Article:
The closer we come to commitment, the more likely a woman who fears not getting a man to commit may give a line like, "No woman will ever be able to love you the way I do." Both are giving lines when they fear not getting their primary fantasy.
Their lines are promises designed to tap into the other's real needs. When we give lines, we promise what we perceive as the other person's real needs.
When a woman says, "No woman will ever be able to love you the way I do," she is unwittingly recognizing how much a man commits in order to get love.
An outgrowth of male line-giving is male bragging, the equivalent of female makeup. Both are attempts to present a bit more than a person has. Both male lines and female makeup are compensations for feelings of powerlessness.
Although studies of women "making it" in the work world show the extraordinary dependence on and generosity of male mentors, among the hundreds of cartoons reviewed in women's magazines there were no women playfully putting themselves down for this dependence or giving a man credit for his mentoring.
Instead, the most common cartoon theme shows a woman putting down her husband as being unwilling to give her a penny for her thoughts, while "Now I'm being paid a fortune for them."
Ironically, the woman is giving her husband the power of depriving her of her identity as a thinking person. One cartoon in New Woman (September, 1984) pictures a woman reporting her husband to the police for stealing her identity.
In another a woman is telling her friend she's decided to run for Congress because "I've discovered it pays better to be a public servant than my husband's servant." Imagine a man saying to another man "I've discovered it pays better to be a public servant than to be my wife's servant."
The cartoon unwittingly reveals a woman's three-option socialization: income from husband, income from work, or some combination.
The anger in the cartoon comes from her husband's inability to pay her enough. A man would never ever feel angry were his wife unable to give him enough income so he could have the option of not working.
In this cartoon, as in all the others, there is no hint of preparation for the job, nor of gratitude. She does not say, "My husband supported me for 10 years while I completed my law degree, ran for state assembly, lost the first time for state Senate, and now he's willing to postpone having a child until I run for Congress." There is no picture of her husband on her desk. He didn't, after all, pay her enough to stay at home.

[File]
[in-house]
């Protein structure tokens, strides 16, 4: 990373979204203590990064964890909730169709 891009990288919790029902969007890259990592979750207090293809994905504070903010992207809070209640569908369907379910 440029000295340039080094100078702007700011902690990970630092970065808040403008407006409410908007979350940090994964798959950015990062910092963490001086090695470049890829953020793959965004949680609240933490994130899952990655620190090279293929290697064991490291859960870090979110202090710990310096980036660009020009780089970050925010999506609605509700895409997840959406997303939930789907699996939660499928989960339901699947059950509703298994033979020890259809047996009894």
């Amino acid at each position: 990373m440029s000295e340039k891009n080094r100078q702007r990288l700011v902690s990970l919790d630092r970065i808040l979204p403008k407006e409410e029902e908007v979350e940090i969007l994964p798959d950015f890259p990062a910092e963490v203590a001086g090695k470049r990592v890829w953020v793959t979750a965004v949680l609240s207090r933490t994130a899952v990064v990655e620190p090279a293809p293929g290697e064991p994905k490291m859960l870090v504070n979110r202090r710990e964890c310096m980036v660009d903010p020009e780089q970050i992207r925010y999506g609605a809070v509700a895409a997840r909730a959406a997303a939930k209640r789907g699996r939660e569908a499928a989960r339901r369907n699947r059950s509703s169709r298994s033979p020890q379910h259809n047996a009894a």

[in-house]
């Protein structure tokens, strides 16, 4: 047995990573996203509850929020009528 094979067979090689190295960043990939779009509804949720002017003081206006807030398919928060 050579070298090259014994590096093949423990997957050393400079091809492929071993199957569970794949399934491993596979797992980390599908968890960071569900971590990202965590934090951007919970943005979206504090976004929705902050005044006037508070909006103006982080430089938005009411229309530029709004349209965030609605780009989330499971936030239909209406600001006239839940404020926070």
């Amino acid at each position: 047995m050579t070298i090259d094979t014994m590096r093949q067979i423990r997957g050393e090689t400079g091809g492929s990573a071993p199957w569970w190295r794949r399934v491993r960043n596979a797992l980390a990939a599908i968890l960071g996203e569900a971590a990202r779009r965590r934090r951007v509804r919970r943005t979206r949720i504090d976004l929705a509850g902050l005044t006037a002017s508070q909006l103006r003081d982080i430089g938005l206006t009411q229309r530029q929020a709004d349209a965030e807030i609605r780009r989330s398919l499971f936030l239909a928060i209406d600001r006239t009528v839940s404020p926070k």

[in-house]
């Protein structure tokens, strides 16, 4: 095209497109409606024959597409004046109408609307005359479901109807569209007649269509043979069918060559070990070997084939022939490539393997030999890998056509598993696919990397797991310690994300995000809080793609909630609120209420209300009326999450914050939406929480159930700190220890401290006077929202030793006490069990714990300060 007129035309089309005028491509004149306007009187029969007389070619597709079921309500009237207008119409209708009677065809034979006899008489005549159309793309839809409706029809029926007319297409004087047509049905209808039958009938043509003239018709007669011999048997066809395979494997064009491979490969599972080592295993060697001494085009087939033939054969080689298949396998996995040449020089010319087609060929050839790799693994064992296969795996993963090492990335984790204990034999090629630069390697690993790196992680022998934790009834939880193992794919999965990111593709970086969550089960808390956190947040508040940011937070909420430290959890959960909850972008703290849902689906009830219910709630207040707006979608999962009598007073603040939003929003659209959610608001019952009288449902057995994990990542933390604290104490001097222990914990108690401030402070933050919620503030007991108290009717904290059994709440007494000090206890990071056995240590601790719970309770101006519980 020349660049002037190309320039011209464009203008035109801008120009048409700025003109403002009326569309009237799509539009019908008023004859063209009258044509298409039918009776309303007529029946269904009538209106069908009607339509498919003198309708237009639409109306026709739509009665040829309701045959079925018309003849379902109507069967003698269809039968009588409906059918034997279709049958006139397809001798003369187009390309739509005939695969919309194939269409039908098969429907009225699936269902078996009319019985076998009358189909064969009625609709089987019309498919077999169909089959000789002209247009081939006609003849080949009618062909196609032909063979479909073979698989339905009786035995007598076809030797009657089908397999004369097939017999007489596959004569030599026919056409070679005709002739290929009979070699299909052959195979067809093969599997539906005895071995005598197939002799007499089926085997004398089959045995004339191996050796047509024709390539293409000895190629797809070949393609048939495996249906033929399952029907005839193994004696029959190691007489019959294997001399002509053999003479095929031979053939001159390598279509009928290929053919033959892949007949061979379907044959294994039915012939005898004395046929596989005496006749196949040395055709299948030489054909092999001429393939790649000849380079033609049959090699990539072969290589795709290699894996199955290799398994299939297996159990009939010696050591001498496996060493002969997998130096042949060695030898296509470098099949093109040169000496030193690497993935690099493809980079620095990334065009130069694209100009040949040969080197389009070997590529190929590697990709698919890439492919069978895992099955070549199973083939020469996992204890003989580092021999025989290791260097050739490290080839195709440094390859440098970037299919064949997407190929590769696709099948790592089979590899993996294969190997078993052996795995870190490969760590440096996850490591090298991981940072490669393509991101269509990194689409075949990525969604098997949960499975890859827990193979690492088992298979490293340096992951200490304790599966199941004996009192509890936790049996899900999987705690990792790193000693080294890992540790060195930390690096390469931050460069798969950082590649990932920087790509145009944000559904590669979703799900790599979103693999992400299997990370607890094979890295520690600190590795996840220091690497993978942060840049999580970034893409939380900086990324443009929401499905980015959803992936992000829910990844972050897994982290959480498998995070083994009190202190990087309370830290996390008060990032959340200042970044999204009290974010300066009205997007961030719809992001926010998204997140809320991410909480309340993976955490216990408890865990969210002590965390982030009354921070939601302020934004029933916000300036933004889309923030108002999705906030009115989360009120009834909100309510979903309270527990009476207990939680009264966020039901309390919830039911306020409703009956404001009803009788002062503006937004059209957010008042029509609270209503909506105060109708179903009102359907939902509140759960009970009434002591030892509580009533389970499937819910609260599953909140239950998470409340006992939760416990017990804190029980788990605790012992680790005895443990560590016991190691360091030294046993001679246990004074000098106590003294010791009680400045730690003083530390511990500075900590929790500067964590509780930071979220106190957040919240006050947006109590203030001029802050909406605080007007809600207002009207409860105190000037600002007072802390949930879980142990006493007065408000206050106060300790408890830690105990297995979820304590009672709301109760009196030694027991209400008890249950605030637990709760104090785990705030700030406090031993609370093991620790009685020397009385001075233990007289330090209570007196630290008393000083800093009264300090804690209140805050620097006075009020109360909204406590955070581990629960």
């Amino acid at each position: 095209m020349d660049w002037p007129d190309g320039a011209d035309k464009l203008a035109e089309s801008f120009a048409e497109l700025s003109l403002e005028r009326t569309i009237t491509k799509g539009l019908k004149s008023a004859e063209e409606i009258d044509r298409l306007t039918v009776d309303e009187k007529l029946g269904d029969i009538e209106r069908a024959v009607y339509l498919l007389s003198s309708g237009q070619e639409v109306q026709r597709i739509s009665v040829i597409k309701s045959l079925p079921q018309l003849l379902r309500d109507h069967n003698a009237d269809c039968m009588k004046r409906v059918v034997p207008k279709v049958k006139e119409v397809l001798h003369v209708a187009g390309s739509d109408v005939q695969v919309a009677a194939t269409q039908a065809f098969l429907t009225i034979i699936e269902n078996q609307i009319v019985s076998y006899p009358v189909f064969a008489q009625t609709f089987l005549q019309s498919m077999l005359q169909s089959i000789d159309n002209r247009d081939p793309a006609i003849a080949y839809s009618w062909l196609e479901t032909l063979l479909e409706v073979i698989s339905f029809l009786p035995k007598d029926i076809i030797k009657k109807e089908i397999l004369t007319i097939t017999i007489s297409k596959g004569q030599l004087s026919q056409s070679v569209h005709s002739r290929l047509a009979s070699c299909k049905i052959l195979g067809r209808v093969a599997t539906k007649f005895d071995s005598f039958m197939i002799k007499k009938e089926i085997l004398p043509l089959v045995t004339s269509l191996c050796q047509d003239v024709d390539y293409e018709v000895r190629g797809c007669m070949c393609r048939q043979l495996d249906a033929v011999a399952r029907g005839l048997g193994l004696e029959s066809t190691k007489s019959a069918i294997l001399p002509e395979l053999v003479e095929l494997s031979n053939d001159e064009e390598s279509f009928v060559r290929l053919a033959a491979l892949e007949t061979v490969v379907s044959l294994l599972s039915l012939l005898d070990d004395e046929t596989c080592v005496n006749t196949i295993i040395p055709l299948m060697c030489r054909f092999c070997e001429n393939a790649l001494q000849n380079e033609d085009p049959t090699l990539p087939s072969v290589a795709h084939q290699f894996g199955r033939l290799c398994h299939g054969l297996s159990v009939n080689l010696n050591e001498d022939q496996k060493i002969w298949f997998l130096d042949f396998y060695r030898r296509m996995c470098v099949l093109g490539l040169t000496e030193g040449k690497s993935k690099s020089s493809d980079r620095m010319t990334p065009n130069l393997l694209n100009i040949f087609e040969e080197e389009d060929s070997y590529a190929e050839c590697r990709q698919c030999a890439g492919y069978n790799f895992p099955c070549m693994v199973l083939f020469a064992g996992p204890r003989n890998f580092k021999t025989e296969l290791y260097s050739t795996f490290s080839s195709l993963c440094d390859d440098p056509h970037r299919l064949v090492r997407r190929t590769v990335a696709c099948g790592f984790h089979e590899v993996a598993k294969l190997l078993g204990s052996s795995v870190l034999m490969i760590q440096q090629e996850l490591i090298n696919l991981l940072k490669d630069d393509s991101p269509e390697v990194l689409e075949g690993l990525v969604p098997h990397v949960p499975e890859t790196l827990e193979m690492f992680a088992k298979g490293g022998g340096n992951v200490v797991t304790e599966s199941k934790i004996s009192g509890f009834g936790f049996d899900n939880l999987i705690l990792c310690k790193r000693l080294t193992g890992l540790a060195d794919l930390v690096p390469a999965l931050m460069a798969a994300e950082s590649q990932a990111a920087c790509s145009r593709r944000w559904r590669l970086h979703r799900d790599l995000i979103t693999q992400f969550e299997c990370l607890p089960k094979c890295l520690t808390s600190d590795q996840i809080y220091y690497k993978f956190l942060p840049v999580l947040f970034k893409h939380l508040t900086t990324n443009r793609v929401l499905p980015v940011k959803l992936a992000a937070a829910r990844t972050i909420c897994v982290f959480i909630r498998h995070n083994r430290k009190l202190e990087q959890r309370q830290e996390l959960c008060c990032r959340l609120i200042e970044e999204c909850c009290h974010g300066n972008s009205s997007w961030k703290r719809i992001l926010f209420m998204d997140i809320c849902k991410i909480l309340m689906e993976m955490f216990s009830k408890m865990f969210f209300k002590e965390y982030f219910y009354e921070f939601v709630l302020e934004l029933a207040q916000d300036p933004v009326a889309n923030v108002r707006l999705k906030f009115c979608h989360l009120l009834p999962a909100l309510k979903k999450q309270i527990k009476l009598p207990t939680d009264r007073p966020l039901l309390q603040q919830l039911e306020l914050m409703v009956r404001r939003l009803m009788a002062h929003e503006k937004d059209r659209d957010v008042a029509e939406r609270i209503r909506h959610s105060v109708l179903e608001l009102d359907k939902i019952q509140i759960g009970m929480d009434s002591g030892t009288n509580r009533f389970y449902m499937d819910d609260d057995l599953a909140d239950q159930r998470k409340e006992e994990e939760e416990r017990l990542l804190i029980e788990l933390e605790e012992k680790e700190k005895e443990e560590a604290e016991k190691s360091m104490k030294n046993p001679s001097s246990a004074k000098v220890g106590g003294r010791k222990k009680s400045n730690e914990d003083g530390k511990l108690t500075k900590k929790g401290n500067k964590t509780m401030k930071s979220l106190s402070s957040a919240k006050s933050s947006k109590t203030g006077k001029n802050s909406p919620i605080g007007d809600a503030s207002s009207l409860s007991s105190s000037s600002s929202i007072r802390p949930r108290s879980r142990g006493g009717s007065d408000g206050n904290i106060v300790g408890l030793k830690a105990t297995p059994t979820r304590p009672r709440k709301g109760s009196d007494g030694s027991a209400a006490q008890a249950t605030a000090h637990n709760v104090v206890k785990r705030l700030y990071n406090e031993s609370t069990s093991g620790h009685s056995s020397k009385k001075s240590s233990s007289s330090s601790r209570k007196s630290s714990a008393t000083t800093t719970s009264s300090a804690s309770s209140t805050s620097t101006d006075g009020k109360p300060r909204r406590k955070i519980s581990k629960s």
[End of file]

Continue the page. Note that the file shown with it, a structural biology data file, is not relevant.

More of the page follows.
Neither this cartoon nor any of the hundreds of others I reviewed dealt with disappointed fantasies--as in a second scene, six months later: "My husband is bailing me out of a hundred-thousand-dollar debt for that run for Congress. And believe it or not, his finances are being questioned by the IRS."
There is no portrayal in this or in any other women's magazine cartoon of a woman sweating it out in the primaries.
Are these just cartoons, not reflections of real attitudes? Think of the American presidential primaries. Since the beginning of the women's movement, not one white woman sweated out the primaries for a major party nomination.
For the 1984 Democratic nomination eight men killed each other off. The survivor appointed a woman as the vice-presidential candidate. When Geraldine Ferraro was questioned about her husband's withholding his records from scrutiny, she responded, "If you live with an Italian man, you know how they are!"
Mario Cuomo objected to her comment--because it referred derogatorily to Italians, not because it was derogatory toward men. Had Mondale or Reagan ever said, "If you live with an Italian woman, you know how they are," the comment would have been seen as both an ethnic slur and a sexist slur. Mondale or Reagan would have suffered. A cartoon is not very distant from reality.
Underneath, though, the cartoon hurts women as much as men. The underlying message to a woman is that she cannot have intimacy with a man and career goals.
Women and men are both slaves and second-class citizens in different ways. Just as the traditional woman can be seen as a slave in a man's house, so the traditional man can be seen as a slave in a woman's house.
We could portray the woman as a slave master, assigning the role of tilling the field and earning the income to the man, who would then bring it back so she could spend it as she wished to run the plantation. In this version, like the slave or the worker bee, the man brings back his earnings to the queen bee. And like the worker bee, he dies off sooner in the process.
Women are the only "minority" group to be born into the upper class as frequently as men. The only minority group whose "unpaid labor" enables them to buy $50 billion worth of cosmetics each year; whose members have time to read more romance novels and watch more television than men during every time category; whose members earn one-third what white men earn and outspend them for all personal items combined.
Women are the only minority group to systematically grow up having a class of workers (called fathers) in the field working for them; they are the only minority group that is a majority.
Does this mean women have more power than men? No. It does mean the sexes, unlike the classes, have approximately equal numbers of people born into privileged and oppressive conditions. It is in the interest of both sexes to hear the other sex's experience of powerlessness.
From "Why Men Are the Way They Are" by Warren Farrell Ph.D. Copyright 1986 by Warren Farrell. Reprinted by permission of the publisher, McGraw Hill Book Company.